freeline-22 - Page 95



Rotary Letter
and I’m around then I’ll be happy to
do it again. So I have changed my
mind on carp matches in the right situation with the right people. As Lee
says, his Solar Red Army must have
been great and congratulations on
becoming World Champion.
Speaking of Lee, I love his contributions to the letter; he’s always got
great things to say and is very informative with all his years of carp angling.
Just picking up on a point he made
about the milk protein casein being
one of the main constituents of milk
protein baits. Yes it is, of course, and
also lactalbumin, which was another
main constituent. Lee mentions not
being able to get hold of the sulphuric
acid precipitated casein that he used
to use and which he had devastating
results on. I’m not disagreeing with
Lee, but the point I’m trying to make
is don’t worry too much about what
it’s precipitated by. Casein comes in
two grades basically – edible and
inedible. Now inedible speaks for
itself; you don’t eat it, and most if not
all of the casein that I see being sold
these days is inedible casein. It’s the
stuff that’s used for glue and for making buttons and all sorts of other
things. It doesn’t matter what it’s
used for – that’s immaterial – it’s the
word inedible that sticks in your
March Pad Lake original caught when the light levels increased.
m i n d . Yo u c a n ’t e a t i t ; i t ’s n o t
digestible, and of course it would be
hard for the fish to digest it, so that’s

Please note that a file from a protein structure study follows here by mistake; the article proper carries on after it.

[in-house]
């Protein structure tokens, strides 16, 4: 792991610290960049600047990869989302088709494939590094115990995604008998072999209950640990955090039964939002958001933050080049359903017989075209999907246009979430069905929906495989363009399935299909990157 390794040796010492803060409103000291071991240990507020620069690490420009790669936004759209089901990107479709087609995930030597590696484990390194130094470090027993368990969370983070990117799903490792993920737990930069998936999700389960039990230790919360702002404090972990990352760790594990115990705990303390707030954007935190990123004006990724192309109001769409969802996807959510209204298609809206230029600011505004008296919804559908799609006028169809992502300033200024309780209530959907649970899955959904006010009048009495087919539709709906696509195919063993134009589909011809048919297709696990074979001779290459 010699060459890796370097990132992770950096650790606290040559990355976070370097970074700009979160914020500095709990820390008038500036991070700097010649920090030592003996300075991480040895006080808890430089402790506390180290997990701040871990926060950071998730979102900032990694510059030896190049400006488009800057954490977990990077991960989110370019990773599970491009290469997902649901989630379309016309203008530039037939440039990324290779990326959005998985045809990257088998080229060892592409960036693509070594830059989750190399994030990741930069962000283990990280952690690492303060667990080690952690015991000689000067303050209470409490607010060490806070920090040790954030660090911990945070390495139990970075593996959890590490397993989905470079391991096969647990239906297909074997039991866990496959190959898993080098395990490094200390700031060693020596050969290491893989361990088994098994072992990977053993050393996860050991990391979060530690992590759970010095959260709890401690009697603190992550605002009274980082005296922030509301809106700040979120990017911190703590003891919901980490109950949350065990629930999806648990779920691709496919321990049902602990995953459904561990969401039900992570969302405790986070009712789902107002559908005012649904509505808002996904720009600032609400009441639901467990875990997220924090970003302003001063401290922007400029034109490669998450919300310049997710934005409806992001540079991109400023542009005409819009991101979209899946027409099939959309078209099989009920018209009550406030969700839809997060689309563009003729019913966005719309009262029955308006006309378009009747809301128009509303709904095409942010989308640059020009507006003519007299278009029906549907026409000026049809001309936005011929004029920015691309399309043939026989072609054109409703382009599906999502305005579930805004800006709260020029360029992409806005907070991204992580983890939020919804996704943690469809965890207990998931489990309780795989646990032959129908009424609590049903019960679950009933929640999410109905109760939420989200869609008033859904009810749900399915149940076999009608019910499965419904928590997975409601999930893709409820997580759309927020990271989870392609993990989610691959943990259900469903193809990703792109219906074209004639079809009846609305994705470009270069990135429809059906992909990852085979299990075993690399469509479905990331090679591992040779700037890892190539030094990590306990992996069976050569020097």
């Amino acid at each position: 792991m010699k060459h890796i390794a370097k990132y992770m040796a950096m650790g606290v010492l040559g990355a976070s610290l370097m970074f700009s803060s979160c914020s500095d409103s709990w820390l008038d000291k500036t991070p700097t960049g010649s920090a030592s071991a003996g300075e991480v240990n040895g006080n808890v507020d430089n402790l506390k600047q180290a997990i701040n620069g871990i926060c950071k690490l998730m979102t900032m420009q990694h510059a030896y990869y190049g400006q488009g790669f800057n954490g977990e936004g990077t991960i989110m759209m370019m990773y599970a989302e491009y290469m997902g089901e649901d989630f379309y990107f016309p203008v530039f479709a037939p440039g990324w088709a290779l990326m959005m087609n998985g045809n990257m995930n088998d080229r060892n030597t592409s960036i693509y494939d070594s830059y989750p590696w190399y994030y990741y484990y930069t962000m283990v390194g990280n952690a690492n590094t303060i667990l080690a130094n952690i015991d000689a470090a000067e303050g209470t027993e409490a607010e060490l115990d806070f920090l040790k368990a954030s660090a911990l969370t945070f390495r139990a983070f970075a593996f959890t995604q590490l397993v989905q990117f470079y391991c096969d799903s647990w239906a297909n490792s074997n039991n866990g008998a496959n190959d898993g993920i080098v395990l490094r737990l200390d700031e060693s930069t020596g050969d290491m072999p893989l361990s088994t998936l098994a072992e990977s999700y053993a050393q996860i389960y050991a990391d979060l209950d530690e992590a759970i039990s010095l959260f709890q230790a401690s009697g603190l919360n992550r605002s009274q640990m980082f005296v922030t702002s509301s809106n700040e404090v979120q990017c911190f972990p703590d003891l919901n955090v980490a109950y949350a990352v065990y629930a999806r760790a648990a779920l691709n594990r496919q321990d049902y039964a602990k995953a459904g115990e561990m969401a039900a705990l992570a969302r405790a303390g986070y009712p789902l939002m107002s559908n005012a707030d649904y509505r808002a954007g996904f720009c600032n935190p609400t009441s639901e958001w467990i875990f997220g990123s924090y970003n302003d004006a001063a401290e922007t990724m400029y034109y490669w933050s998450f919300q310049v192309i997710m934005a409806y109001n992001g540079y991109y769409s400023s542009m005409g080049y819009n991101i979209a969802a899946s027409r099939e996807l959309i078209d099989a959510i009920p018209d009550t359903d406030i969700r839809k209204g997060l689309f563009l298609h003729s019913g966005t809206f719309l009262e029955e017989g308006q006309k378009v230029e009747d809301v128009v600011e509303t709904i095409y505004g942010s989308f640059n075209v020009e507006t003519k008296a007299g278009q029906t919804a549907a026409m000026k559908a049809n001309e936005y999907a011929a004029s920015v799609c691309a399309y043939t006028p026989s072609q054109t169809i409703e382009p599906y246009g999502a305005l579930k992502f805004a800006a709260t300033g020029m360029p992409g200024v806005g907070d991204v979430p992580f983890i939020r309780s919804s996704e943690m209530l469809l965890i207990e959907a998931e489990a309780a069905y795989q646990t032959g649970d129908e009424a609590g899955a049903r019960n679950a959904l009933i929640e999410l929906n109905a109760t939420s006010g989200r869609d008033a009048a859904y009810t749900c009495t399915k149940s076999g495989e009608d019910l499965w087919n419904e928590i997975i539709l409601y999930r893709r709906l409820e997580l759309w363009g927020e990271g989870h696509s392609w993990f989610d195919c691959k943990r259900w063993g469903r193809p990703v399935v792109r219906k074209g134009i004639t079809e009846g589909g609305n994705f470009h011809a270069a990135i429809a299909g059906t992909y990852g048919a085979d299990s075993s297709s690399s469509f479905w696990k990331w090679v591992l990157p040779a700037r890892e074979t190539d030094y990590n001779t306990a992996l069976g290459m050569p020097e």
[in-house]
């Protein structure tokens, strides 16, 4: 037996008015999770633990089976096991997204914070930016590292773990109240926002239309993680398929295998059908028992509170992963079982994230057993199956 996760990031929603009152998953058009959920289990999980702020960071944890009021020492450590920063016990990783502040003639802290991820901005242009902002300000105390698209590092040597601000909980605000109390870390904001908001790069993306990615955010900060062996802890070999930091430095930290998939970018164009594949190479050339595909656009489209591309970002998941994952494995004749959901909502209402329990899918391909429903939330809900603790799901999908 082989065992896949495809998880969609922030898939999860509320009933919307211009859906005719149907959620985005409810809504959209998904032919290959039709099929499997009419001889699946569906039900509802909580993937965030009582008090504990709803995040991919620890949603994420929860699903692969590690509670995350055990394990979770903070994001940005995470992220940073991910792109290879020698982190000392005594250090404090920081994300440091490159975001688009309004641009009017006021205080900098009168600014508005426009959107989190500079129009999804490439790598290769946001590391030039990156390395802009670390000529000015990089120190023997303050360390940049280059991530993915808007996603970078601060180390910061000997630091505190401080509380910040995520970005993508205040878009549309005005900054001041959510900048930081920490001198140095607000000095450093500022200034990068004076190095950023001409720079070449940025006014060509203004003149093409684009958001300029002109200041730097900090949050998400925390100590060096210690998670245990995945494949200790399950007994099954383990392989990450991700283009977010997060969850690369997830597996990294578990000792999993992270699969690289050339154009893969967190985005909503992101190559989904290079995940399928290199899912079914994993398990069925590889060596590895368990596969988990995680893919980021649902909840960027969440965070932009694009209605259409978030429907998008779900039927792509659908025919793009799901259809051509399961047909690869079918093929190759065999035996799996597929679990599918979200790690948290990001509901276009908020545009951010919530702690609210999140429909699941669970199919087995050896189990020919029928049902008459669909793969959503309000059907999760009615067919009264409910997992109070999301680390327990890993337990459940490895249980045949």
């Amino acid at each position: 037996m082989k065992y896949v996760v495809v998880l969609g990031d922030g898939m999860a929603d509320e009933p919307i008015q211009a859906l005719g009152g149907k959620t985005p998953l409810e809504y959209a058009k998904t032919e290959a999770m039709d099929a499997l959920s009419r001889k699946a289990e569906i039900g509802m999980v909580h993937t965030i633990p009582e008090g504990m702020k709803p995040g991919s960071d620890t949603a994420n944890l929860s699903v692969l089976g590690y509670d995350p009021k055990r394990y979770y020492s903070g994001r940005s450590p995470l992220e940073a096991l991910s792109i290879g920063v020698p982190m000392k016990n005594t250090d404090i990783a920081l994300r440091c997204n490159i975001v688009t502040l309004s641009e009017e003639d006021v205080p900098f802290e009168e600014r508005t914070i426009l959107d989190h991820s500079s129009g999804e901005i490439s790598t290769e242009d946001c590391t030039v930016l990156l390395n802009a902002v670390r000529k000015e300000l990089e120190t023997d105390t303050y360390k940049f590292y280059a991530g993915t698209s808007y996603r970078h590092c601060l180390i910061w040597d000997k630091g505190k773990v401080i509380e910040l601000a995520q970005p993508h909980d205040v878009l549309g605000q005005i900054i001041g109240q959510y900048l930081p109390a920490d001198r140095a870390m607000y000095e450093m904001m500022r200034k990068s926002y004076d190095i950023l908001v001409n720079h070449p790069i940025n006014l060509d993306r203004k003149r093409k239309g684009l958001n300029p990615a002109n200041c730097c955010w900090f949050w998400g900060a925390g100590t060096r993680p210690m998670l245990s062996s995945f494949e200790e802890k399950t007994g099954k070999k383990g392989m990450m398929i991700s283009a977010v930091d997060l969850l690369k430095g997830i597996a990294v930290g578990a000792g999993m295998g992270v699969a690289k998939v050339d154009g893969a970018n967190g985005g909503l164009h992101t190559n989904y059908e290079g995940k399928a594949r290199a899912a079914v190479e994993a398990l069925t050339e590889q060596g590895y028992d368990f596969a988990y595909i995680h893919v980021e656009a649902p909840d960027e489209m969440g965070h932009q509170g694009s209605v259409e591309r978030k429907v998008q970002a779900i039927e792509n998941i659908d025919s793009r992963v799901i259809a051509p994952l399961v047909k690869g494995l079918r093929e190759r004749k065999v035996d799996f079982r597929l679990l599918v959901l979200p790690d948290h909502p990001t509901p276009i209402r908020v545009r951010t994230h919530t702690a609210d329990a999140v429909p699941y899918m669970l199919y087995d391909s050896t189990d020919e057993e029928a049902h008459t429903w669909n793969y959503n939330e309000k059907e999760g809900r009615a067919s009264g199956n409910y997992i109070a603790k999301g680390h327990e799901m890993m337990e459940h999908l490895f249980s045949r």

where the problems come with milk
protein baits these days. I think that
most people that are making them are
using inedible casein. They’re probably only using 2-3oz to a 16oz mix
because it’s quite expensive, but nevertheless they’re putting something
Brace of thirties caught just before the light levels diminished.
in there that’s inedible. So if any of
you guys out there do know of a
source of edible casein in the varying
meshes, 30 mesh being the coarse
stuff and 100 mesh being the fine
stuff, you need both of those really in
a good high protein carp bait.
My final comment before I get
through to this month’s questions is
just really about Sean and Ed’s views
on weedy waters in the winter not
being particularly productive. There
are some good points made by the
rotarians about the reasons, mentioning the fish getting a bit of shelter in
the weed, difficult presentation, and
all this sort of thing. The weed of
course all collapses and lies on the
bottom, but I’m pretty sure it’s down
to oxygen levels and it being too
uncomfortable down there for them.
Weed that’s decaying will deoxygenate the water and fish won’t like it
down there. It’s my view that there
are a lot of reasons why weedy lakes
don’t fish well in the winter.
And so to this month’s questions…
Question 1 from Mr Giles in Birmingham is about it being the mildest
winter on record but still poor catches
in most places, and question 3 from
Mr Smith in Norwich talks about
increasing light levels, and do we
think this makes much difference. I
think I’d like to link those two questions in some way if I may, because I
think they are relevant to each other.
It’s really all about the light levels and
the longer days. Obviously mild
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